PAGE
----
So, as promised, this post will be all about the actual spa experience on my previous little mountain trip!
Now, I'll have to admit that it was my very first time in a spa, so I really didn't know what to expect, which of course meant that I had to try everything!!! The facilities included a heated pool, a jacuzzi, a hammam, a sauna and there were also massage sessions available as extra treatments.
Obviously, this isn't your average women's spa with the fancy mud baths and (overpriced) facials, but rather the more basic approach, which is a lot more fitting to the surroundings and the activities that those offer (who wouldn't want to relax in a sauna after hiking or rafting anyway)!
The very first thing that I tried was the heated exercise pool. The water was set at a comfortable 27 degrees Celsius, which seemed little at first, but only took a few seconds to get used to. Being an exercise pool meant that you had the option of swimming against the push of a water current created by a pump at one end - now this proved to be a little too demanding for my build, so I just went the old school way. You can use the pool before the rest of the relaxing facilities, if you want a bit of an exercise first, or after a round in the steam room or sauna as a way to relax - I would do a bit of both.
The jacuzzi was pretty basic and honestly did not impress me by itself. Out of everything, it was the most obvious relaxing choice, no doubt about it, but I didn't really notice see any of its benefits on my body other than a general feeling of relaxation, almost enough to fall asleep to! The placement of the jacuzzi in the room added to that effect: it was right under a huge window with a direct view of the high rock mountains right across (rough idea on the last photo on my previous post)!
The hammam (or steam room) was an interesting experience: you sit in a room filled with steam of high temperature - the second time I went in, I noticed it was set at 44-45 degrees Celsius (about 112 F). Steam baths are particularly beneficial to the respiratory system and the added eucalyptus scent (apparently frequent in steam rooms) aids to that effect. What I can personally say about them, is that it might take a bit getting used to (hey, you're in a small fogged up room), but you can relax and stay longer in it compared to the sauna.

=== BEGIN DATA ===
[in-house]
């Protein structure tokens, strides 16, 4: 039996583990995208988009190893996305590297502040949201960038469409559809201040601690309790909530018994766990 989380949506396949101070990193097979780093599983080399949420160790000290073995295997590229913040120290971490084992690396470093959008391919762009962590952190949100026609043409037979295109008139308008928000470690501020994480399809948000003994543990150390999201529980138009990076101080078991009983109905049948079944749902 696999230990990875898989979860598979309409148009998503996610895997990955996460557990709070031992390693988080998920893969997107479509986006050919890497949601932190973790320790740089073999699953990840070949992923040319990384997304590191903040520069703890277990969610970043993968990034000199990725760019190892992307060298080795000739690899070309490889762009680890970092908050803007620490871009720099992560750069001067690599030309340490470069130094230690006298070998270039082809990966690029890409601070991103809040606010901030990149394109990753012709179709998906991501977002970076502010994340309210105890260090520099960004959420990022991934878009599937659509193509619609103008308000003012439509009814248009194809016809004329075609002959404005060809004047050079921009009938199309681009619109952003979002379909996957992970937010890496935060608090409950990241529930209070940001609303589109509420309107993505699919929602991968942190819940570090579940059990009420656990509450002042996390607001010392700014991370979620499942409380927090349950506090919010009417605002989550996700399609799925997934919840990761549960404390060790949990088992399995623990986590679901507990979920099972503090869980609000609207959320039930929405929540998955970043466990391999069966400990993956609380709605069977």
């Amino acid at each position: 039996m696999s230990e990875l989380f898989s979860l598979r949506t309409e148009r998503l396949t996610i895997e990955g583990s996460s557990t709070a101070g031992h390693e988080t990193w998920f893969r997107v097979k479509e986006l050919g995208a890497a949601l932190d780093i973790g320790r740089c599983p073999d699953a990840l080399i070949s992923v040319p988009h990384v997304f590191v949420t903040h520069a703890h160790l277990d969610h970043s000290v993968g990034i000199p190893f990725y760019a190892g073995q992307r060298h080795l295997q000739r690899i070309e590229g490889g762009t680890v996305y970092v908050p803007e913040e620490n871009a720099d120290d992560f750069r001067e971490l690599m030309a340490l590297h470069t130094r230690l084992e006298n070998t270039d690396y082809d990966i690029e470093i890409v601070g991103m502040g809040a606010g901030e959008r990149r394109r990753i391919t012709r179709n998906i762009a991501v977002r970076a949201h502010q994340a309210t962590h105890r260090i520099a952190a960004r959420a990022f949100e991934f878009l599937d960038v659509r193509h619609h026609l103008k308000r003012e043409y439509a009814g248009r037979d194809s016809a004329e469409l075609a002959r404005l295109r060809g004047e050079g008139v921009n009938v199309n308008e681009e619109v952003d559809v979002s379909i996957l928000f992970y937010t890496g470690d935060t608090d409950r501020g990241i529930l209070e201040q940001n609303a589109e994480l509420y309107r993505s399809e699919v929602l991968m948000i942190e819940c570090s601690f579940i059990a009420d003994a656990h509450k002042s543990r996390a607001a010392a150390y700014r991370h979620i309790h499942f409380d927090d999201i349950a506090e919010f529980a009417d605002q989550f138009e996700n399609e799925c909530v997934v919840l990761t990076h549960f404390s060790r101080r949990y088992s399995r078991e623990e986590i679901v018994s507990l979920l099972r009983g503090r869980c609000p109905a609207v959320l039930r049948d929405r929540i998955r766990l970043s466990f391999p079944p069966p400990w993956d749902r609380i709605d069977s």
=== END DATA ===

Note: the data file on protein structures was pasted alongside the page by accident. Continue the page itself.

Now, the sauna, is exactly the opposite: an extremely hot (I'd estimate the temperature was in the 70's?) but dry atmosphere, yet oddly pleasant and addictive! Now, you will sweat in the steam room too, but if you're looking for an extreme detox, then the sauna is your obvious choice, simply because the extreme heat will completely open up your pores and the sweat will rid your body of many nasty toxins - your skin will feel younger too! Hands down, my most favourite thing to do out of what's mentioned so far!
Another thing that impressed me was the muscle massage. Now I was lucky since my masseur guy was a trained chiropractor too, so I was obviously in excellent hands, but even if that wasn't the case, I know I would still see a huge difference in my body, especially my back. I would strongly suggest if anyone is suffering from bad posture or sore muscles to go book an appointment now - you'll thank me later. Makes one think that with our crazy rhythms, such treatments aren't really a luxury, but more of a neccessity, really...
Now, if you're going to visit a spa with similar facilities, here's a few important things to keep in mind!
You need to:
- start with a shower (it's pretty standard procedure anyways).
- have a warm shower before entering the sauna or steam room to make the transition to the hot environment easier for your body and to get rid of the chlorinated water sitting on your skin.
- relax in the sauna and steam room and take slow, controlled breaths - otherwise the heat will burn your nostrils and the humidity will put a bit of stress in your respiratory system respectively.
- don't just sit anywhere in the sauna: remember that the lower benches are generally not as hot as the higher ones.
- take note of the time! Don't sit in the sauna for more than 10-12 minutes at a time, unless you know very well what you're doing and been doing it for a long time. It's not a competition!!! In the steam room you can generally sit in for a bit longer, but still, listen to your body: if you're starting to feel lightheaded, it's time to get out!
- finish with a cold shower. This is key, as it will help close your open pores, cool down your body and decrease your elevated heart rate. It will also give an extra kick to your neuroendocrine and immune systems and will reduce muscle recovery time.
- lie down for a few minutes before you do anything else. You're probably feeling a bit tired by now, and your body is still warm, so give yourself some time to just relax and help your body settle into normal temperatures again!
And lastly, don't treat the spa as a...water park or the beach - it is meant for relaxation, so respect that it should be a fairly quiet place for everyone (cos, yeah, I witnessed that too).
I know guys, bit lengthy, but hopefully informative - kudos if you made it this far!!! So now, if you're a first timer like I was, you'll have an idea of what to expect and how to make everything work for you in the best possible way!
Sooo, have you been in a spa and what was your favourite thing to do/felt the most beneficial to your body? :) Do share!